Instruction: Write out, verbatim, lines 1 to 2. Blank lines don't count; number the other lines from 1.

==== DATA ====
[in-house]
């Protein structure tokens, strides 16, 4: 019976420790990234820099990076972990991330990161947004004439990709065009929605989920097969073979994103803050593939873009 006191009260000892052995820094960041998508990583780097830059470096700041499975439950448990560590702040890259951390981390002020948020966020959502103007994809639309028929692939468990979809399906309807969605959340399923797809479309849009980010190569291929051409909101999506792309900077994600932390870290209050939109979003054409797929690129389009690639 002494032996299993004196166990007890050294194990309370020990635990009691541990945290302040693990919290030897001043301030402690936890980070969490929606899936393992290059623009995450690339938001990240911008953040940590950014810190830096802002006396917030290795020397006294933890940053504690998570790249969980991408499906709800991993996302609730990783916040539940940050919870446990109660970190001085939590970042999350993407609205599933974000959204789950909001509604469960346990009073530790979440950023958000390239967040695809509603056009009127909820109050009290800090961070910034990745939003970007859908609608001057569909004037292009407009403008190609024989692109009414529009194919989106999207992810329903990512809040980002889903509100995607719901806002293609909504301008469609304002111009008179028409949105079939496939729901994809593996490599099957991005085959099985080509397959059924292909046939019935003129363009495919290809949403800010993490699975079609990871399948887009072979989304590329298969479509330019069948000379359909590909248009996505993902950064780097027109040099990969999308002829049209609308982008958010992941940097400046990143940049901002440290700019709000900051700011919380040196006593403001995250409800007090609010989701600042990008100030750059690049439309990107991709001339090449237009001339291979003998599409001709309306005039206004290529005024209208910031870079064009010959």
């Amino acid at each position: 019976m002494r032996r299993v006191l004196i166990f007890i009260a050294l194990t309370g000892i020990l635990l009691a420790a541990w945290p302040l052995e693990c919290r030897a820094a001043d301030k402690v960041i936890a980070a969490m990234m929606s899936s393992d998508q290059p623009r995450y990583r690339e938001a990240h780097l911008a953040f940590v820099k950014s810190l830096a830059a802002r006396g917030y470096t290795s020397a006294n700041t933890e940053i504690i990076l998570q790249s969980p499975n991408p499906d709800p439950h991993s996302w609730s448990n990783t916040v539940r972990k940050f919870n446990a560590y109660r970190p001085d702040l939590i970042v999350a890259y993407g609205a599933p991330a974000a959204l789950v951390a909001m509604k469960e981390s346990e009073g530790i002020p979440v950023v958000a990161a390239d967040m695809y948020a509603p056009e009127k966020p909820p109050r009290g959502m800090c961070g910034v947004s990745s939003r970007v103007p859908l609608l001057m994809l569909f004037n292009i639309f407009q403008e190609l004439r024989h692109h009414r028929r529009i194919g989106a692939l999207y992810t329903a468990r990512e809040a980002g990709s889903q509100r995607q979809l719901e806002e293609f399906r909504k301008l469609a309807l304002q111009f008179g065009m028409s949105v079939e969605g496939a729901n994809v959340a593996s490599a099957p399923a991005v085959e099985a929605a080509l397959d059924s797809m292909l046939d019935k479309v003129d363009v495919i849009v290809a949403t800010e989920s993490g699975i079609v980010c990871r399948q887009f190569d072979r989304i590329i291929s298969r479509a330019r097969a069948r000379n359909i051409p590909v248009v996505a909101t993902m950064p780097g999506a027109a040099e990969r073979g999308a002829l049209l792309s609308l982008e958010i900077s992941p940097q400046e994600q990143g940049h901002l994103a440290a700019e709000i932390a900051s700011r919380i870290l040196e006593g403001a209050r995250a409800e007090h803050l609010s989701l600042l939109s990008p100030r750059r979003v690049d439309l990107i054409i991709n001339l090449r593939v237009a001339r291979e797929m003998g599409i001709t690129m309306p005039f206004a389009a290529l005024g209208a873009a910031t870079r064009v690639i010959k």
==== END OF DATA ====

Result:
[in-house]
């Protein structure tokens, strides 16, 4: 019976420790990234820099990076972990991330990161947004004439990709065009929605989920097969073979994103803050593939873009 006191009260000892052995820094960041998508990583780097830059470096700041499975439950448990560590702040890259951390981390002020948020966020959502103007994809639309028929692939468990979809399906309807969605959340399923797809479309849009980010190569291929051409909101999506792309900077994600932390870290209050939109979003054409797929690129389009690639 002494032996299993004196166990007890050294194990309370020990635990009691541990945290302040693990919290030897001043301030402690936890980070969490929606899936393992290059623009995450690339938001990240911008953040940590950014810190830096802002006396917030290795020397006294933890940053504690998570790249969980991408499906709800991993996302609730990783916040539940940050919870446990109660970190001085939590970042999350993407609205599933974000959204789950909001509604469960346990009073530790979440950023958000390239967040695809509603056009009127909820109050009290800090961070910034990745939003970007859908609608001057569909004037292009407009403008190609024989692109009414529009194919989106999207992810329903990512809040980002889903509100995607719901806002293609909504301008469609304002111009008179028409949105079939496939729901994809593996490599099957991005085959099985080509397959059924292909046939019935003129363009495919290809949403800010993490699975079609990871399948887009072979989304590329298969479509330019069948000379359909590909248009996505993902950064780097027109040099990969999308002829049209609308982008958010992941940097400046990143940049901002440290700019709000900051700011919380040196006593403001995250409800007090609010989701600042990008100030750059690049439309990107991709001339090449237009001339291979003998599409001709309306005039206004290529005024209208910031870079064009010959």